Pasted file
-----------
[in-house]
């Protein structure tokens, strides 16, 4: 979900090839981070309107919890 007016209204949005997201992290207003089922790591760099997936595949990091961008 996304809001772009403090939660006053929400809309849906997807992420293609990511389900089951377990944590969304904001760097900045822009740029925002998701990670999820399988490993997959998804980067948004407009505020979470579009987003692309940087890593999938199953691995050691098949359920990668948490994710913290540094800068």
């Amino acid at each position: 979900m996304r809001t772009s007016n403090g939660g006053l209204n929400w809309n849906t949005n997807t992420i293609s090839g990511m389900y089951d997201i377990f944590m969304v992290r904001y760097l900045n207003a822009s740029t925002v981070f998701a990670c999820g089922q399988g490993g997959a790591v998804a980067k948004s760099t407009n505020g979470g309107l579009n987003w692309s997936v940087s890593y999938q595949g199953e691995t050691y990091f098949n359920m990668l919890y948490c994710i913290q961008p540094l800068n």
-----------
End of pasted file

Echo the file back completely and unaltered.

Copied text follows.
[in-house]
């Protein structure tokens, strides 16, 4: 979900090839981070309107919890 007016209204949005997201992290207003089922790591760099997936595949990091961008 996304809001772009403090939660006053929400809309849906997807992420293609990511389900089951377990944590969304904001760097900045822009740029925002998701990670999820399988490993997959998804980067948004407009505020979470579009987003692309940087890593999938199953691995050691098949359920990668948490994710913290540094800068």
């Amino acid at each position: 979900m996304r809001t772009s007016n403090g939660g006053l209204n929400w809309n849906t949005n997807t992420i293609s090839g990511m389900y089951d997201i377990f944590m969304v992290r904001y760097l900045n207003a822009s740029t925002v981070f998701a990670c999820g089922q399988g490993g997959a790591v998804a980067k948004s760099t407009n505020g979470g309107l579009n987003w692309s997936v940087s890593y999938q595949g199953e691995t050691y990091f098949n359920m990668l919890y948490c994710i913290q961008p540094l800068n």